After two days of violence, relative calm has returned to Kazakhstan. Russian President Vladimir Putin and his Kazakh counterpart, Kassym-Jomart Tokayev, had a “long” telephone conversation to discuss the crisis situation in the country and agreed to keep in “permanent” contact.
Kazakhstan is facing a large-scale revolt on its territory, triggered by the rise in the price of gas, which has led to a violent crackdown. After two days of violence, the capital Almaty looked like a ghost town, with most banks, supermarkets and restaurants still closed, while police tanks patrolled the streets, which were still littered with burned vehicles.
“There were still some shots this morning (Saturday, January 8) that were heard around 8 in the morning. It is a relative calm. It is a particular situation, but we have the impression that order is gradually returning to this city, which has been the scene of very violent confrontations “, describes Régis Gente, a correspondent for RFI in the region.
In the rest of the country, the demonstrations continue, but on a much smaller scale than before, with some protesters saying “we must continue, we must get political reforms” and others saying “we have got what we wanted, the price of gas and fuel has back to normal, “adds Régis Gente.
The arrest of the former head of security
Following the riots, the National Security Committee (KNB) stated on Saturday that its former director, Karim Massimov, had been detained on Thursday following an investigation for high treason.
“On January 6 of this year, the National Security Committee launched a preliminary investigation for high treason,” it said in a statement. “On the same day, the former head of the KNB, KK Massimov, suspected of having committed this crime, was arrested and placed in a remand center together with other people,” the statement said.
Karim Kajymkanouli Massimov, a former prime minister and close ally of former Kazakh President Nursultan Nazarbayev, was removed from office this week as head of the KNB.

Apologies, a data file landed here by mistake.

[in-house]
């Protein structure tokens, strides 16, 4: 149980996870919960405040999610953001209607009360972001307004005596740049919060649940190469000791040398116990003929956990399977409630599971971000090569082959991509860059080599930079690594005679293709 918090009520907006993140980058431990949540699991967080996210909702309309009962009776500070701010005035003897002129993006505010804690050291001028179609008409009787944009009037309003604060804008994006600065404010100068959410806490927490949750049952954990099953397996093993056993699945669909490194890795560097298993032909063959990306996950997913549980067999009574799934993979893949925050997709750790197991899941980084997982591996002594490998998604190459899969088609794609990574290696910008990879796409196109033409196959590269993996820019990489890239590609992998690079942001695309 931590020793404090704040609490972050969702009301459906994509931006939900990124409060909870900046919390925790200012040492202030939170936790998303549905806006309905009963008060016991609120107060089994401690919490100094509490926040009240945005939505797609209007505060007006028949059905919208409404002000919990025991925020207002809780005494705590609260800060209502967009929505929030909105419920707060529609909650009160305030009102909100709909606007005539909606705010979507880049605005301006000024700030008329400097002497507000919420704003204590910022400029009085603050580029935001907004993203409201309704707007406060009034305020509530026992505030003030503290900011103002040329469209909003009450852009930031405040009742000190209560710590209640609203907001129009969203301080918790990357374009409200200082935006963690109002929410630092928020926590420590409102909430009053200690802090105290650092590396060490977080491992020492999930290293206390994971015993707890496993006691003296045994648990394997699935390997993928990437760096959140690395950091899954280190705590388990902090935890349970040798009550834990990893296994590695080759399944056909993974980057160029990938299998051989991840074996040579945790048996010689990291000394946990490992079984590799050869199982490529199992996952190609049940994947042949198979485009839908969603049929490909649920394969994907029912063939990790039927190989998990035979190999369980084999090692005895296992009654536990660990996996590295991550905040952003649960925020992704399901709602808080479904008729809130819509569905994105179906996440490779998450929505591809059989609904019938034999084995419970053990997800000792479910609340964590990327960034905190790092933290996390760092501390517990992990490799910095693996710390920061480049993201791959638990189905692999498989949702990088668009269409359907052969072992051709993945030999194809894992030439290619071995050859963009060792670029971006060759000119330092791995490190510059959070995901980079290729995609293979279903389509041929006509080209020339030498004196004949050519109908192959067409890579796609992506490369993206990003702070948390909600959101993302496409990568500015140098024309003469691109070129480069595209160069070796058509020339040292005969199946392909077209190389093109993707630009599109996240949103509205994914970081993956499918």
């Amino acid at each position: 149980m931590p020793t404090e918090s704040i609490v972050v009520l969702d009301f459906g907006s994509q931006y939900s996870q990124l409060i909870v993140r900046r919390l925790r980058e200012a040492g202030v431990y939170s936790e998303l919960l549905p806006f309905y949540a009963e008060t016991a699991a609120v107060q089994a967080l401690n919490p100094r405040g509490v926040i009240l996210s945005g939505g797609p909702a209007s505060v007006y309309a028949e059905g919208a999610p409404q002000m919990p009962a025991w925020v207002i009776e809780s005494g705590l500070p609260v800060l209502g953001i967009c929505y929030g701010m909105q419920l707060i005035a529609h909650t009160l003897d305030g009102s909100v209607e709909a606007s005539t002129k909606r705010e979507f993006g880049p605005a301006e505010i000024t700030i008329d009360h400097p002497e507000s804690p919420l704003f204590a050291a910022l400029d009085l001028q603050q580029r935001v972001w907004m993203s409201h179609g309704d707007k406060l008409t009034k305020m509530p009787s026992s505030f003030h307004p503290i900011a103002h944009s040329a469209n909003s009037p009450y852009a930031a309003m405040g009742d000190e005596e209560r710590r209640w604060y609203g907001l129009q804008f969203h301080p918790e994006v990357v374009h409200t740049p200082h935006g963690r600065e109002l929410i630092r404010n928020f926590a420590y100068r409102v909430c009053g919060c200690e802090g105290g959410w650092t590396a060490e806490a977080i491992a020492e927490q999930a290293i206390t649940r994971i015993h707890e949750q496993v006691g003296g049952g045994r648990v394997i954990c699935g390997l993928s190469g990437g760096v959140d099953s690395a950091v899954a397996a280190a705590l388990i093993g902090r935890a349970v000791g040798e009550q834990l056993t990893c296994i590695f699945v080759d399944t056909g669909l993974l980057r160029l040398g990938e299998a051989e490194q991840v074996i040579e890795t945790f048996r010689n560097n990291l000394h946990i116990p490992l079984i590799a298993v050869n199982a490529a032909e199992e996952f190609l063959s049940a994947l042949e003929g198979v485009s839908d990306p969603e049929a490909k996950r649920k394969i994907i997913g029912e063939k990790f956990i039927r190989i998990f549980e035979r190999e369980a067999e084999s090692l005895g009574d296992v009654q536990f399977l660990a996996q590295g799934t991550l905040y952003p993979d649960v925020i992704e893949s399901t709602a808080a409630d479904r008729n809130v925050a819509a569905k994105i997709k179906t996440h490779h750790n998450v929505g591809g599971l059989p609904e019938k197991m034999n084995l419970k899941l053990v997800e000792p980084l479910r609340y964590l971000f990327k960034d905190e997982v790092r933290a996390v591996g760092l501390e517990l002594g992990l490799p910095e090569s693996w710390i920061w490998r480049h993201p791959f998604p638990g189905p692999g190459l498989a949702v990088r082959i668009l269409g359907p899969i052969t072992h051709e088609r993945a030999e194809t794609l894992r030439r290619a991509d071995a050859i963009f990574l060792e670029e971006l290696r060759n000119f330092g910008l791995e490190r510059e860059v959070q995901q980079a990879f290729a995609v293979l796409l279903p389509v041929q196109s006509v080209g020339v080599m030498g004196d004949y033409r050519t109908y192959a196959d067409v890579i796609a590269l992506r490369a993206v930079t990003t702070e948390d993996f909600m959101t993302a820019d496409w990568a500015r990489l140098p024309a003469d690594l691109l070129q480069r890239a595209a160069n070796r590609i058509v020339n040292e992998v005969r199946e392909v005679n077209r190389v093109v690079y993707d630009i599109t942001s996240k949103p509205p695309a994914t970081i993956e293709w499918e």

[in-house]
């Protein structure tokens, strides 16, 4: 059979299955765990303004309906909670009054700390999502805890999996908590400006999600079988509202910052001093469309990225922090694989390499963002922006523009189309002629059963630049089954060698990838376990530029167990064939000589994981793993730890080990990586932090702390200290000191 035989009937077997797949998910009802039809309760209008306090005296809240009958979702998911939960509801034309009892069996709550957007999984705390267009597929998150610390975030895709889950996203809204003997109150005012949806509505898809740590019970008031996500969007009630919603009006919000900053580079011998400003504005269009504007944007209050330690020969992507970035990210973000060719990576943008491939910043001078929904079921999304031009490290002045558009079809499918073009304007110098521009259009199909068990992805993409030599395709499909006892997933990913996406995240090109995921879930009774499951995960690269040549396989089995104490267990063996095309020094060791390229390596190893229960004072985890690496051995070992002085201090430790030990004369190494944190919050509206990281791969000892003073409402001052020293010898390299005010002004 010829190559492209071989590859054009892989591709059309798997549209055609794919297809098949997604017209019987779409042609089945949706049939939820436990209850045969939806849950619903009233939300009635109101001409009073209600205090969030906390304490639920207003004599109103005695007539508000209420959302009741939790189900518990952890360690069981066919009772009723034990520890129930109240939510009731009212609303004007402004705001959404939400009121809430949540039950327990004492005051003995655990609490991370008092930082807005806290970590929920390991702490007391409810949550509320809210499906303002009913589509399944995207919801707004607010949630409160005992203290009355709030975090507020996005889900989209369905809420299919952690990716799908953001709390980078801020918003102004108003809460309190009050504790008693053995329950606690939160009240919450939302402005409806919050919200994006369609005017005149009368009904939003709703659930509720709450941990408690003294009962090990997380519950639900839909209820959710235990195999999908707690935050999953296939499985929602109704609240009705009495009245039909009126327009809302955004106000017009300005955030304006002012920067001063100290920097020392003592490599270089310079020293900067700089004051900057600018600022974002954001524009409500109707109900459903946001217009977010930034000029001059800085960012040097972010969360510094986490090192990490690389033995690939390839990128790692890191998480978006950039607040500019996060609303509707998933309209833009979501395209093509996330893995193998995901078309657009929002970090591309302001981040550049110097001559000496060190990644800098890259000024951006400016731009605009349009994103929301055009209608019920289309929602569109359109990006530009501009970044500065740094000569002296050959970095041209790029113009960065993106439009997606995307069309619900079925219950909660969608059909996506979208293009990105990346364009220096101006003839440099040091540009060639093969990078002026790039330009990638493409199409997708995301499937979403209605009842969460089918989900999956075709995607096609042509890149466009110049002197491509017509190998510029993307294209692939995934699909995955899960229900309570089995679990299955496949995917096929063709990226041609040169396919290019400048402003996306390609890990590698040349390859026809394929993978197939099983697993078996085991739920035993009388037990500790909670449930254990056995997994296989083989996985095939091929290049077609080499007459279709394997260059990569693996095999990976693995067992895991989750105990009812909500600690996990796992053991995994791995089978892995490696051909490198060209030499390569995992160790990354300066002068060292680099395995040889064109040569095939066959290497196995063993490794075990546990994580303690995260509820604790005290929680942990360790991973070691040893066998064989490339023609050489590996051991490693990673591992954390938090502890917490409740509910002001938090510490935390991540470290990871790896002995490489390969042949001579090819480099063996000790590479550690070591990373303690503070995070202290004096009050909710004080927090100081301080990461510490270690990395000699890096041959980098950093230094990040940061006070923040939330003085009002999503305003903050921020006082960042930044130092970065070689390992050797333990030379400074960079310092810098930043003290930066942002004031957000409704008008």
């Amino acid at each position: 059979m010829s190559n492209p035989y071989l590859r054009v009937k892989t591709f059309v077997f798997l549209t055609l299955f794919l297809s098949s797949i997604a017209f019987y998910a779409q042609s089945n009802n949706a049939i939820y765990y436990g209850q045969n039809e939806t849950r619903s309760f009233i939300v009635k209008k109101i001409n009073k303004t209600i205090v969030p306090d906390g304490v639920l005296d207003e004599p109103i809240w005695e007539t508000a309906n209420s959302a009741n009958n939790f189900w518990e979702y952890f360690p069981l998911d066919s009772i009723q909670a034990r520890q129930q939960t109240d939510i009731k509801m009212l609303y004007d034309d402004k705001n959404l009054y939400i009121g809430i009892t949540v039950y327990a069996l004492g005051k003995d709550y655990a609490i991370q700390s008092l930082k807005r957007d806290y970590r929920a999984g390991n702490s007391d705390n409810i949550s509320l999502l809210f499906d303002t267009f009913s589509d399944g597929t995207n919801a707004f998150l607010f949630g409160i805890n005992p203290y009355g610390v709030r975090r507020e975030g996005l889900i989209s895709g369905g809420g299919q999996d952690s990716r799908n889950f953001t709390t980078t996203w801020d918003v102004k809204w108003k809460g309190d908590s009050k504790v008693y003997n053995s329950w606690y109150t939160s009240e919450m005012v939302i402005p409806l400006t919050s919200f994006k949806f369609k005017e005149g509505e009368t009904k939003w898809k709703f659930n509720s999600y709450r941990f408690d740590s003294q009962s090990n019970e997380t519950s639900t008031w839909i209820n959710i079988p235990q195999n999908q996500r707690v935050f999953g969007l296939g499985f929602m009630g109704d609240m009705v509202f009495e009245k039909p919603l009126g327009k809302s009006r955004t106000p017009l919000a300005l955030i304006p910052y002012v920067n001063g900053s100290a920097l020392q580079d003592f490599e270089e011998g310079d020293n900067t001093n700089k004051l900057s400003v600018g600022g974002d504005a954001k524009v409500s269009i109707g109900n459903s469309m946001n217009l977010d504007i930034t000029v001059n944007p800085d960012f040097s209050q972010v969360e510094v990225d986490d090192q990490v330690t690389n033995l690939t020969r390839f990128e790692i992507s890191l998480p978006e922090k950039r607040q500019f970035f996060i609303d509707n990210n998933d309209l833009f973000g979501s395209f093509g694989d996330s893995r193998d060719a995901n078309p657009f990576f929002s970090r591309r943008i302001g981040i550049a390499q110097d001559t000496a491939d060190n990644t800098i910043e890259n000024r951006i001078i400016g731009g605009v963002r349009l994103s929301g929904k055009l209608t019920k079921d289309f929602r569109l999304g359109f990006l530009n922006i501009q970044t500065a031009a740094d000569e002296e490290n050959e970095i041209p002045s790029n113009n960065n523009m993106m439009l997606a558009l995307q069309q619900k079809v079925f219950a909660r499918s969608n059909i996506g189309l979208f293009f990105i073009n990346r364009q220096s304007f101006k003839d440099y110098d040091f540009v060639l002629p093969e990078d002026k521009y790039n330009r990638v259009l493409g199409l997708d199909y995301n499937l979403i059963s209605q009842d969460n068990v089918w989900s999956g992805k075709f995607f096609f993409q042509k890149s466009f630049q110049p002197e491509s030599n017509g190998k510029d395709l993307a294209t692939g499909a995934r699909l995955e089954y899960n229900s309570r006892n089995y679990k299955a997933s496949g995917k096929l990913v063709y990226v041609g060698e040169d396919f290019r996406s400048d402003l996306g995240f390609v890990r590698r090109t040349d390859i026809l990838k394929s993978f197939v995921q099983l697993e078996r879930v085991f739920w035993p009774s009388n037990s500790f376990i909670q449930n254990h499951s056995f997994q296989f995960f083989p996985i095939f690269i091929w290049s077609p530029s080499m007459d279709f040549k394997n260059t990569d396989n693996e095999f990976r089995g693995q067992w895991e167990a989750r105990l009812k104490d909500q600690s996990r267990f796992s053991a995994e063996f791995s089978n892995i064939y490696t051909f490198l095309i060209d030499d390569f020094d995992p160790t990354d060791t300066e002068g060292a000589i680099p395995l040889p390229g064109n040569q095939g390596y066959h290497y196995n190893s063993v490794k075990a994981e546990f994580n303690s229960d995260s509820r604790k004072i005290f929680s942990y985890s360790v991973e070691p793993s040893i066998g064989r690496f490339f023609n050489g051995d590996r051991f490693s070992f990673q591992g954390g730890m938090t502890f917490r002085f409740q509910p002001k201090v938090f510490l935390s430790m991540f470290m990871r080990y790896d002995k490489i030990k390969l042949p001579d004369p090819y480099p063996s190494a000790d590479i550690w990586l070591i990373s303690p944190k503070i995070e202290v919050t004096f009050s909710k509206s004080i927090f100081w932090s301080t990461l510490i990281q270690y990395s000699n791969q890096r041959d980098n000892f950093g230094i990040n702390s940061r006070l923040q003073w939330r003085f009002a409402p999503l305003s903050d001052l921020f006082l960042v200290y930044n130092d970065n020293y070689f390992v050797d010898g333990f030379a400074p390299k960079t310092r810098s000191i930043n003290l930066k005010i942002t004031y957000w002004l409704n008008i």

“What is at stake is a change of the elite, or at least the return to control of a president who until then had a rather symbolic power,” sums up Régis Gente.
Kazakhstan, the largest country in Central Asia, is rocked by a protest that erupted in the provinces on Sunday before spreading to other cities and especially Almaty, the economic capital, where the demonstrations turned into chaotic and deadly riots.
A meeting between Putin and the Kazakh president “to restore order”
The head of state, Kassym-Jomart Tokayev, on Friday authorized the security forces to “shoot to kill” to quell any rebellion and, backed by Russia, ruled out negotiating with the protesters.
He also had a “long” telephone conversation with his Russian counterpart to discuss the crisis situation in Kazakhstan, the Kremlin reported in a statement on Saturday. “The presidents exchanged views on the measures taken to restore order in Kazakhstan,” the statement said, adding that the two leaders agreed to remain in “permanent” contact.
Moscow also denounced the “crude” comments of US Secretary of State Antony Blinken, who warned on Friday that it would be “very difficult” for Kazakhstan to obtain the withdrawal of Russian troops once an intervention in its territory was given the green light. “The US secretary of state tried to downplay the tragedy that is taking place in Kazakhstan,” the Russian Foreign Ministry said in a statement on Facebook.
A contingent of Russian and other Moscow-allied troops arrived in Kazakhstan on Thursday to support the ruling power by protecting strategic buildings and supporting law enforcement.
Former Kazakh President Nursultan Nazarbayev called on the population to support the government in dealing with the country’s crisis, his spokesman said on Saturday. The former head of state “calls on all citizens to unite around the president of Kazakhstan so that he can overcome this crisis and guarantee the integrity of the country,” the spokesman, Aidos Ukibay, wrote on Twitter.